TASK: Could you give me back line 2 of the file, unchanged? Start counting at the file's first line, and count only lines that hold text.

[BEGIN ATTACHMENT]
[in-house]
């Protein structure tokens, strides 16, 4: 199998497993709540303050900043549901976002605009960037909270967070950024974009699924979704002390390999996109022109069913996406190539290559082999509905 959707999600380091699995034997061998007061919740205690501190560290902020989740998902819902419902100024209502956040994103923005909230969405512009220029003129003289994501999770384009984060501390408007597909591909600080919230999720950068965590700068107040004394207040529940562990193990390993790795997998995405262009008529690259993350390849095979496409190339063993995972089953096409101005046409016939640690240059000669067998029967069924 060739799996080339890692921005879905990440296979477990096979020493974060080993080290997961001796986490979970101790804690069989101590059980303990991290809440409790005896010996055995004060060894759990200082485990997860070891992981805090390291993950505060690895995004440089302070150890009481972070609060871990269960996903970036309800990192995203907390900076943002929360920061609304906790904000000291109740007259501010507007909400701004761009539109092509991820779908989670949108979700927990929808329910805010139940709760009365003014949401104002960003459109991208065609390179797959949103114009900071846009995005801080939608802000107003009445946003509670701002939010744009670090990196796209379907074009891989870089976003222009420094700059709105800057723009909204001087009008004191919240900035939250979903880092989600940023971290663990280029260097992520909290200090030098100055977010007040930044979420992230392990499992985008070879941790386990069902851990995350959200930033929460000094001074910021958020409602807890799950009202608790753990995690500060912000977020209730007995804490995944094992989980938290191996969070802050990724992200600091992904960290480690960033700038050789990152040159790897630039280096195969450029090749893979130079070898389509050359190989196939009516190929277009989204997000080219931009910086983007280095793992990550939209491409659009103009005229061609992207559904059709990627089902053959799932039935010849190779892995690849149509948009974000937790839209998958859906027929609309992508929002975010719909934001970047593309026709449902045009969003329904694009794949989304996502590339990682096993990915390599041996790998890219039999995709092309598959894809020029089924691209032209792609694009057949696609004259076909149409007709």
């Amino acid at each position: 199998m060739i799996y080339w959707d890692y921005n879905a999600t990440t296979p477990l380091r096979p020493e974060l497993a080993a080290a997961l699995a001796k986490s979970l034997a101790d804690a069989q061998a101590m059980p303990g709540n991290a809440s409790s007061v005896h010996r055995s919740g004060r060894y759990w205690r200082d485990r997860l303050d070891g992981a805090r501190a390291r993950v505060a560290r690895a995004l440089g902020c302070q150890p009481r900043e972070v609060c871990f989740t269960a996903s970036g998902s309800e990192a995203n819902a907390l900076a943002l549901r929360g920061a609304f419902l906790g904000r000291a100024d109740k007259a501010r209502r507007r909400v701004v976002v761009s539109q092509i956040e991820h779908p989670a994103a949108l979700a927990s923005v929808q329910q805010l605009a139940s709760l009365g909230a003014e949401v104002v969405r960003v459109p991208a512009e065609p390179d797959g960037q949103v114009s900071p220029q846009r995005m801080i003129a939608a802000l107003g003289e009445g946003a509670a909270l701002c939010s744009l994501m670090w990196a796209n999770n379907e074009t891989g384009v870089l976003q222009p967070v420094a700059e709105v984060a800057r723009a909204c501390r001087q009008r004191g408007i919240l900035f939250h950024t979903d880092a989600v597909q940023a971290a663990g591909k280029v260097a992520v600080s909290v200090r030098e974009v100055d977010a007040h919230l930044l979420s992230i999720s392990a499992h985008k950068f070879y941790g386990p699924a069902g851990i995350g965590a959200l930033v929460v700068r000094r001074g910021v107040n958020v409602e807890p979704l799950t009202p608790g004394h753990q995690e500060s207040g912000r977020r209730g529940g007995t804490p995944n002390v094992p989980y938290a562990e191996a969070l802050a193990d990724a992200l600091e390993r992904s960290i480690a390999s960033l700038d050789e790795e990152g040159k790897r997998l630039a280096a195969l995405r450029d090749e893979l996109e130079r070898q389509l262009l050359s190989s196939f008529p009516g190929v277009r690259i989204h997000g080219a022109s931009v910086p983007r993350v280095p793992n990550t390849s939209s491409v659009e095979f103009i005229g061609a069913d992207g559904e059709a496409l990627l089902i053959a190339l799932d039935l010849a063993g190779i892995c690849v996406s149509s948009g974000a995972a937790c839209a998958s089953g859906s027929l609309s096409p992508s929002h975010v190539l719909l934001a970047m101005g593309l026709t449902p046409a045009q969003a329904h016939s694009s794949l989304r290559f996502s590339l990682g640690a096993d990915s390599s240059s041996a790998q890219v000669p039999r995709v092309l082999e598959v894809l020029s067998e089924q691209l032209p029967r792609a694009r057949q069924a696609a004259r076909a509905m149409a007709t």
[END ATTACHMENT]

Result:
């Protein structure tokens, strides 16, 4: 199998497993709540303050900043549901976002605009960037909270967070950024974009699924979704002390390999996109022109069913996406190539290559082999509905 959707999600380091699995034997061998007061919740205690501190560290902020989740998902819902419902100024209502956040994103923005909230969405512009220029003129003289994501999770384009984060501390408007597909591909600080919230999720950068965590700068107040004394207040529940562990193990390993790795997998995405262009008529690259993350390849095979496409190339063993995972089953096409101005046409016939640690240059000669067998029967069924 060739799996080339890692921005879905990440296979477990096979020493974060080993080290997961001796986490979970101790804690069989101590059980303990991290809440409790005896010996055995004060060894759990200082485990997860070891992981805090390291993950505060690895995004440089302070150890009481972070609060871990269960996903970036309800990192995203907390900076943002929360920061609304906790904000000291109740007259501010507007909400701004761009539109092509991820779908989670949108979700927990929808329910805010139940709760009365003014949401104002960003459109991208065609390179797959949103114009900071846009995005801080939608802000107003009445946003509670701002939010744009670090990196796209379907074009891989870089976003222009420094700059709105800057723009909204001087009008004191919240900035939250979903880092989600940023971290663990280029260097992520909290200090030098100055977010007040930044979420992230392990499992985008070879941790386990069902851990995350959200930033929460000094001074910021958020409602807890799950009202608790753990995690500060912000977020209730007995804490995944094992989980938290191996969070802050990724992200600091992904960290480690960033700038050789990152040159790897630039280096195969450029090749893979130079070898389509050359190989196939009516190929277009989204997000080219931009910086983007280095793992990550939209491409659009103009005229061609992207559904059709990627089902053959799932039935010849190779892995690849149509948009974000937790839209998958859906027929609309992508929002975010719909934001970047593309026709449902045009969003329904694009794949989304996502590339990682096993990915390599041996790998890219039999995709092309598959894809020029089924691209032209792609694009057949696609004259076909149409007709």